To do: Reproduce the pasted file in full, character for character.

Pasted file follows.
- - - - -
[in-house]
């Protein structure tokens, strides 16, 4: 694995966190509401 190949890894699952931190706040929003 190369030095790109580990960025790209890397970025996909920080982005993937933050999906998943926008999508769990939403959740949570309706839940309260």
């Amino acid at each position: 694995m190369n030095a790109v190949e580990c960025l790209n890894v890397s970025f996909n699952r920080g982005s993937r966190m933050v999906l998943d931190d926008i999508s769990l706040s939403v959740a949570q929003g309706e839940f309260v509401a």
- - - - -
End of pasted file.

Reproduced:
[in-house]
């Protein structure tokens, strides 16, 4: 694995966190509401 190949890894699952931190706040929003 190369030095790109580990960025790209890397970025996909920080982005993937933050999906998943926008999508769990939403959740949570309706839940309260």
């Amino acid at each position: 694995m190369n030095a790109v190949e580990c960025l790209n890894v890397s970025f996909n699952r920080g982005s993937r966190m933050v999906l998943d931190d926008i999508s769990l706040s939403v959740a949570q929003g309706e839940f309260v509401a």